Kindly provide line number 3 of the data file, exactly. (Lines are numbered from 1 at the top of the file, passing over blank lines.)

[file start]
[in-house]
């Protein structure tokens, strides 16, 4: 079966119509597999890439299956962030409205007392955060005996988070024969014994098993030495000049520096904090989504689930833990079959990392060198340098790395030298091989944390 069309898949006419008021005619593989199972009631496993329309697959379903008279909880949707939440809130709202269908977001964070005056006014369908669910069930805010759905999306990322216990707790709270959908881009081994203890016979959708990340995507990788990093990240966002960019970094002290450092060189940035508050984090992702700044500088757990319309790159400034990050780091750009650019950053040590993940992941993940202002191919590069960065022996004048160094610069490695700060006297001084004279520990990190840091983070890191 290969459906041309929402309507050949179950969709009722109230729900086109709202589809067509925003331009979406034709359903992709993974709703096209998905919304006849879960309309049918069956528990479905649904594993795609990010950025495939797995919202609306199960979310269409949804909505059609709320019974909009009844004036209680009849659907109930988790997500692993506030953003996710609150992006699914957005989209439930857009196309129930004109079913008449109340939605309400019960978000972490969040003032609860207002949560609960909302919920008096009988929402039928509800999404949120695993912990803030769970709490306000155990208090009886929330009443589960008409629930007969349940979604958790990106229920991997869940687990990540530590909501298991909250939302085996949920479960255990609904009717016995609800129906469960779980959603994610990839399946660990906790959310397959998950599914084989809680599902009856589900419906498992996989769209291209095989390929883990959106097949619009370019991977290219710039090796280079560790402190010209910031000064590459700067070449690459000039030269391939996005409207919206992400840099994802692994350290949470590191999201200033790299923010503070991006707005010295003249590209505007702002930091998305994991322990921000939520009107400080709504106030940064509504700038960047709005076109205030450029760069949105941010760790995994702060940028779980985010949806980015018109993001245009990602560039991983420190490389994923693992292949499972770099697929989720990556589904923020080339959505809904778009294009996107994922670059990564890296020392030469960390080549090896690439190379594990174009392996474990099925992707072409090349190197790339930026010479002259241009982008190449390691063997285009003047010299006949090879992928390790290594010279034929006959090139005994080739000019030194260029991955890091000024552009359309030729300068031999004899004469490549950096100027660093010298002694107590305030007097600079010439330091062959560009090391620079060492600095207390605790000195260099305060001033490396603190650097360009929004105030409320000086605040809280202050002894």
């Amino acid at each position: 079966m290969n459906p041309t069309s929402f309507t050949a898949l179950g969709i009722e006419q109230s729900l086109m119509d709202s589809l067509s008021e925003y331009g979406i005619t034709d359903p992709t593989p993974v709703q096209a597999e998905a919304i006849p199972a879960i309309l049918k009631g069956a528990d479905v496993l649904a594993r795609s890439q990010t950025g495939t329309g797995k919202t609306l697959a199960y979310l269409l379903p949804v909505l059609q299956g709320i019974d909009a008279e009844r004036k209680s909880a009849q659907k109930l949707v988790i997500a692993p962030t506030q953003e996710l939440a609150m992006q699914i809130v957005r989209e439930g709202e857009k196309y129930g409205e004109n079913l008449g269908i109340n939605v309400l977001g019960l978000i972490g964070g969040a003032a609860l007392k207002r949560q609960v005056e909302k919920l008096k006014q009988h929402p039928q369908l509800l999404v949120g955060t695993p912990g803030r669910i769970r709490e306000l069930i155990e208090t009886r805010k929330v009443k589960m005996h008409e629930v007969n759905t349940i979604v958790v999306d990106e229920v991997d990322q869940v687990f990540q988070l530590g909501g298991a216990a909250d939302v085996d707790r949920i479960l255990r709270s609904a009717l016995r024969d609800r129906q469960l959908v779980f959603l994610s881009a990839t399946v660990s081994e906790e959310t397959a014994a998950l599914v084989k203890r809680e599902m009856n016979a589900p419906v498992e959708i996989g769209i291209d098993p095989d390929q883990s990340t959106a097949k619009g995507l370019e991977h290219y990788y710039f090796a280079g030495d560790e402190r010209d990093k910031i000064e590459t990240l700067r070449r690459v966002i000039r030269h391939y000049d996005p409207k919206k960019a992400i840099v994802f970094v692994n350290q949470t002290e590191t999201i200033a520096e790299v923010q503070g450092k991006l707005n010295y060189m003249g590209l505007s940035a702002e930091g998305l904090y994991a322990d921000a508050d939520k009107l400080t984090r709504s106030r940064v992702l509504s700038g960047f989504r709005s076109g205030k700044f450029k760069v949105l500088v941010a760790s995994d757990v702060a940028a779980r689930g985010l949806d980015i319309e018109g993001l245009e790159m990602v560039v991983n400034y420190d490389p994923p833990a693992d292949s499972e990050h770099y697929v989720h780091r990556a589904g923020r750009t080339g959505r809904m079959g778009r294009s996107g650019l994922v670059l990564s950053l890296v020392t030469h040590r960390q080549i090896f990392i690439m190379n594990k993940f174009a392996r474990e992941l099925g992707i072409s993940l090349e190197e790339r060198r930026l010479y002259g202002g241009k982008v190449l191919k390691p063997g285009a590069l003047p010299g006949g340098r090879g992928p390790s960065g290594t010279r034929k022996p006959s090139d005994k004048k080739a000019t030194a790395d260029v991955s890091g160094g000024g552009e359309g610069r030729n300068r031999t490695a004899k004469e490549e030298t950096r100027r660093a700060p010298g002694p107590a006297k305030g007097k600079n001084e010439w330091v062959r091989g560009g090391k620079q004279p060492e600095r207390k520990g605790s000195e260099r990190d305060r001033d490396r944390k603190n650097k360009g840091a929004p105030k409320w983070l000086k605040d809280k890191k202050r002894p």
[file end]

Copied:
């Amino acid at each position: 079966m290969n459906p041309t069309s929402f309507t050949a898949l179950g969709i009722e006419q109230s729900l086109m119509d709202s589809l067509s008021e925003y331009g979406i005619t034709d359903p992709t593989p993974v709703q096209a597999e998905a919304i006849p199972a879960i309309l049918k009631g069956a528990d479905v496993l649904a594993r795609s890439q990010t950025g495939t329309g797995k919202t609306l697959a199960y979310l269409l379903p949804v909505l059609q299956g709320i019974d909009a008279e009844r004036k209680s909880a009849q659907k109930l949707v988790i997500a692993p962030t506030q953003e996710l939440a609150m992006q699914i809130v957005r989209e439930g709202e857009k196309y129930g409205e004109n079913l008449g269908i109340n939605v309400l977001g019960l978000i972490g964070g969040a003032a609860l007392k207002r949560q609960v005056e909302k919920l008096k006014q009988h929402p039928q369908l509800l999404v949120g955060t695993p912990g803030r669910i769970r709490e306000l069930i155990e208090t009886r805010k929330v009443k589960m005996h008409e629930v007969n759905t349940i979604v958790v999306d990106e229920v991997d990322q869940v687990f990540q988070l530590g909501g298991a216990a909250d939302v085996d707790r949920i479960l255990r709270s609904a009717l016995r024969d609800r129906q469960l959908v779980f959603l994610s881009a990839t399946v660990s081994e906790e959310t397959a014994a998950l599914v084989k203890r809680e599902m009856n016979a589900p419906v498992e959708i996989g769209i291209d098993p095989d390929q883990s990340t959106a097949k619009g995507l370019e991977h290219y990788y710039f090796a280079g030495d560790e402190r010209d990093k910031i000064e590459t990240l700067r070449r690459v966002i000039r030269h391939y000049d996005p409207k919206k960019a992400i840099v994802f970094v692994n350290q949470t002290e590191t999201i200033a520096e790299v923010q503070g450092k991006l707005n010295y060189m003249g590209l505007s940035a702002e930091g998305l904090y994991a322990d921000a508050d939520k009107l400080t984090r709504s106030r940064v992702l509504s700038g960047f989504r709005s076109g205030k700044f450029k760069v949105l500088v941010a760790s995994d757990v702060a940028a779980r689930g985010l949806d980015i319309e018109g993001l245009e790159m990602v560039v991983n400034y420190d490389p994923p833990a693992d292949s499972e990050h770099y697929v989720h780091r990556a589904g923020r750009t080339g959505r809904m079959g778009r294009s996107g650019l994922v670059l990564s950053l890296v020392t030469h040590r960390q080549i090896f990392i690439m190379n594990k993940f174009a392996r474990e992941l099925g992707i072409s993940l090349e190197e790339r060198r930026l010479y002259g202002g241009k982008v190449l191919k390691p063997g285009a590069l003047p010299g006949g340098r090879g992928p390790s960065g290594t010279r034929k022996p006959s090139d005994k004048k080739a000019t030194a790395d260029v991955s890091g160094g000024g552009e359309g610069r030729n300068r031999t490695a004899k004469e490549e030298t950096r100027r660093a700060p010298g002694p107590a006297k305030g007097k600079n001084e010439w330091v062959r091989g560009g090391k620079q004279p060492e600095r207390k520990g605790s000195e260099r990190d305060r001033d490396r944390k603190n650097k360009g840091a929004p105030k409320w983070l000086k605040d809280k890191k202050r002894p």